Guardians Of The Galaxy Vol. 3: Astronaut Criticizes Scientific Error In The Film

Chris Austin Hadfield is a Canadian astronaut, engineer, pilot, musician and writer, born on August 29, 1959 and who is known for being the first Canadian to perform extravehicular activity in space. As he has commented on several occasions, he was inspired by Apollo 11 to join the Canadian Armed Forces, flying and testing various aircraft before obtaining a degree in engineering and a master’s degree in aviation systems. In 1992, the Canadian Space Agency selected him for its astronaut program. He traveled to space three times, commanded the International Space Station (ISS) and gained popularity for photos and musical performances of him in space, before retiring in 2013 after 35 years of service. He published five books, including a biography of him that became a New York Times bestseller. His career has been multifaceted, combining science, art and military service, and has served as a source of inspiration to many.

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The error of Guardians of the Galaxy Vol. 3 according to science

In an interview for Vanity Fair (via Comic Book), the retired astronaut discussed some of the scientific problems he encounters in some of Hollywood’s biggest blockbusters. Among them, Guardians of the Galaxy Vol. 3 – Guardians of the Galaxy Vol. 3: astronaut criticizes scientific error in the film85% by James Gunn, a film of which Peter Quill’s (Chris Pratt) jump into space at the end of the film stood out.

Chris Hadfield juggling tomatoes (Image: NASA)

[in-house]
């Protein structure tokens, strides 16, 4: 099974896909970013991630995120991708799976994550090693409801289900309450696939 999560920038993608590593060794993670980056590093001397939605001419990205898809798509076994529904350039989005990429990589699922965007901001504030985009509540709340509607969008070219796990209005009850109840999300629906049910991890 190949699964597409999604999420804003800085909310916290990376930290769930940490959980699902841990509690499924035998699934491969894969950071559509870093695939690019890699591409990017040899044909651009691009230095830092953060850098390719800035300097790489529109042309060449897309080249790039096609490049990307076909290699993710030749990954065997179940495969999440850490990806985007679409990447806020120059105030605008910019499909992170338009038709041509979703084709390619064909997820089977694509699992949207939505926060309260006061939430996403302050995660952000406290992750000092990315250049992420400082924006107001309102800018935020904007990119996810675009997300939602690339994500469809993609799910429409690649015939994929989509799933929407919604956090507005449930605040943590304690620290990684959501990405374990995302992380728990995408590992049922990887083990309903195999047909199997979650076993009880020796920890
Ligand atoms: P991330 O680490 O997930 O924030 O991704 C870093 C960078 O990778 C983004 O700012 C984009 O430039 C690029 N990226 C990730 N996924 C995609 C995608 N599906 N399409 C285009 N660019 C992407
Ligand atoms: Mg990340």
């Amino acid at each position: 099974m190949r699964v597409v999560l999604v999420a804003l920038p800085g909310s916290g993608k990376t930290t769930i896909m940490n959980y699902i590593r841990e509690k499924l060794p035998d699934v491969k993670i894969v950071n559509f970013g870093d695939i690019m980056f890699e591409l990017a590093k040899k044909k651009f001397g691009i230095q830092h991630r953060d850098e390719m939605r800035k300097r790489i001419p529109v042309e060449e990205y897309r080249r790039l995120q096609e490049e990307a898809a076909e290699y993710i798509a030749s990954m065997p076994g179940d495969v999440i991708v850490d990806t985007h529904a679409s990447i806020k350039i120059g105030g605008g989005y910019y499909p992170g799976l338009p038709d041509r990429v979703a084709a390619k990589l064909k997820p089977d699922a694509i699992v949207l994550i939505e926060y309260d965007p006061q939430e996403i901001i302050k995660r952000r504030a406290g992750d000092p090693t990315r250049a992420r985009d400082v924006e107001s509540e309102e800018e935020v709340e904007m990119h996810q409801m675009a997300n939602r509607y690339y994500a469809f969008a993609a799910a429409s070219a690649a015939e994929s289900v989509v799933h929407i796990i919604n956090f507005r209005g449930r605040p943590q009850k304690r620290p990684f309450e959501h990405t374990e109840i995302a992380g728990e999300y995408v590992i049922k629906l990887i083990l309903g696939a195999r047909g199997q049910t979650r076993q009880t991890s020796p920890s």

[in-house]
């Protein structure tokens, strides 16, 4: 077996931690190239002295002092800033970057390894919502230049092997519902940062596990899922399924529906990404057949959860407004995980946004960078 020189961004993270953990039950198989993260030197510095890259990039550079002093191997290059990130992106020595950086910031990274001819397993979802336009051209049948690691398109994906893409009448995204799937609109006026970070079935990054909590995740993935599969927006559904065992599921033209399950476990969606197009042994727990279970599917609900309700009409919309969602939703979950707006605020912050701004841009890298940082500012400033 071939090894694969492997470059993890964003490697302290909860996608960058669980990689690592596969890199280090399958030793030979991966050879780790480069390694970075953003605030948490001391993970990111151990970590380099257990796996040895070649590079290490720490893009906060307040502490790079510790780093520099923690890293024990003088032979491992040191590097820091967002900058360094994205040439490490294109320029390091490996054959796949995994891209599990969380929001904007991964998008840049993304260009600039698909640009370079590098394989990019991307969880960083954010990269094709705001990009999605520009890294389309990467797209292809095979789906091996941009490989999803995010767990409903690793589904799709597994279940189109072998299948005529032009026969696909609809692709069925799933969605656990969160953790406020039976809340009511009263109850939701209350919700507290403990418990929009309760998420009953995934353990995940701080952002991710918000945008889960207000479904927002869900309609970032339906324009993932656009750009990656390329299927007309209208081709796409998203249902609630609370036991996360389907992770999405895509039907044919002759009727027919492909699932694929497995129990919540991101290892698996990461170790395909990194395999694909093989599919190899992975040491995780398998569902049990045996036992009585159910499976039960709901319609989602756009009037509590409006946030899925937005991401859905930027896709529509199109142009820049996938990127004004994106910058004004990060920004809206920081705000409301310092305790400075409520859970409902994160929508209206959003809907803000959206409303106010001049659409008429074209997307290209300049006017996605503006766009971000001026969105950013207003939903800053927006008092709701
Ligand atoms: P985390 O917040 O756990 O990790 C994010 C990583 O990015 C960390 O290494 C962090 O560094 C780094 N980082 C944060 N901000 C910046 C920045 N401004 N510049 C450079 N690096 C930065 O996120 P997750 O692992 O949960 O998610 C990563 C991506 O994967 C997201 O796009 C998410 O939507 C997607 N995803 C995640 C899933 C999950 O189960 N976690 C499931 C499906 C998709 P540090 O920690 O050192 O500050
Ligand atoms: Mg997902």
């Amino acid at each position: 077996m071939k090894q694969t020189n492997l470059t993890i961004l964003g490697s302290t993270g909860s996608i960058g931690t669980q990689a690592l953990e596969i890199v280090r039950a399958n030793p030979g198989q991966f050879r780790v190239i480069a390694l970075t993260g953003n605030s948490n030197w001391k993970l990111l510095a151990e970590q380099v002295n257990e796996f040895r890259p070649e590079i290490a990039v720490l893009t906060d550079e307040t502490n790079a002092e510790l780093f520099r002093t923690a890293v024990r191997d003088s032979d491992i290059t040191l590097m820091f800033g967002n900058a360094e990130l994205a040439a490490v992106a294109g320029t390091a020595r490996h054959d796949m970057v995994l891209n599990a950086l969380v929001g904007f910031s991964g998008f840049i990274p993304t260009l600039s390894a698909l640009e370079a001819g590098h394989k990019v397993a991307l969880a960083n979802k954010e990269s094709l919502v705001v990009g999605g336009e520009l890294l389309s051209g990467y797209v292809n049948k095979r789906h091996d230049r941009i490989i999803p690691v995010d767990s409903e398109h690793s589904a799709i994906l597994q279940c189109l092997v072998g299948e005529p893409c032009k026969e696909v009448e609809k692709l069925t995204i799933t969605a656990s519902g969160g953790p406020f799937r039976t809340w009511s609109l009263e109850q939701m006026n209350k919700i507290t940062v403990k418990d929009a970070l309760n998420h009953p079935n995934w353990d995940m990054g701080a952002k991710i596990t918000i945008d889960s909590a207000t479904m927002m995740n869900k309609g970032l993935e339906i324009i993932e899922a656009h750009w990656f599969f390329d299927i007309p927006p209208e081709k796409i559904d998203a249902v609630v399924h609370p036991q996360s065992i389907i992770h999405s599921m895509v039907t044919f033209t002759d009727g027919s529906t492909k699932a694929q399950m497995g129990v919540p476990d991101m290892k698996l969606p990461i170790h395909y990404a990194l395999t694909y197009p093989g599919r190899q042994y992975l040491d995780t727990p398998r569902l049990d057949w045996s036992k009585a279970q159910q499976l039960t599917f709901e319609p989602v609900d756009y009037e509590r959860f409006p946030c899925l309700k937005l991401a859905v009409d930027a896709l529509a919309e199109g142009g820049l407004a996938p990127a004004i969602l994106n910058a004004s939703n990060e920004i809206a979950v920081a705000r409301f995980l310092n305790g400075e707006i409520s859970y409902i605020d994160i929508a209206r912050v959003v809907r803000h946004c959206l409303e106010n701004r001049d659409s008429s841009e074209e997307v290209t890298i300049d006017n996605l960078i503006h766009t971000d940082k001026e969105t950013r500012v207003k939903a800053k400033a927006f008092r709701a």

Chris Hadfield juggling tomatoes (Image: NASA)

Hadfield commented that this scene was only partially accurate:

Our best guess is that you can live outside a spaceship without a suit for 30 seconds, really no problem, but beyond a minute and a half, things will happen to you that will cause irreversible and fatal damage; 90 seconds and you are a satellite (…) In about 15 seconds, all the oxygen in the blood will have passed through the lungs in the opposite direction and you will have exhaled it. In about 15 seconds, you will have blood without enough oxygen and when it rises to your brain, you will be unconscious.

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One element that was almost right was Quill’s swelling and he gave some details about it:

If you took off your helmet in space, sure your lungs would collapse, but your blood would also bubble like if you opened a can of Coca-Cola where you release the pressure and suddenly there are bubbles in your blood, in your cheeks, and all over your flesh. , so you’re going to swell, but not as much as he does here (…) Suddenly he has frost on his face, and that wouldn’t happen like that. There is no water on the face, it will not freeze instantly. You have a lot of thermal mass, and it’s like shoving a big roast in your face. The freezer. It doesn’t freeze instantly, it takes a while. Most of the things happen inside the body, but it’s really difficult to show it to the movie audience.

What is Guardians of the Galaxy Vol.3 about?

In this installment, the Guardians of the Galaxy face Adam Warlock, a warrior created by Ayesha. Rocket is seriously injured and is at the mercy of a kill switch made by the company Orgocorp, run by the High Evolutionary, Rocket’s creator. In a fight to save Rocket, the Guardians infiltrate Orgocorp and face multiple challenges and revelations.

The Guardians travel to Counter-Earth, facing losses, battles, and rescues before finally saving Rocket. After the conflict, the members go their separate ways, but Rocket (Bradley Cooper) becomes the new captain of the Guardians of the Galaxy, leading a reformed team on new adventures. Guardians of the Galaxy Vol. 3 is now streaming on Disney+.

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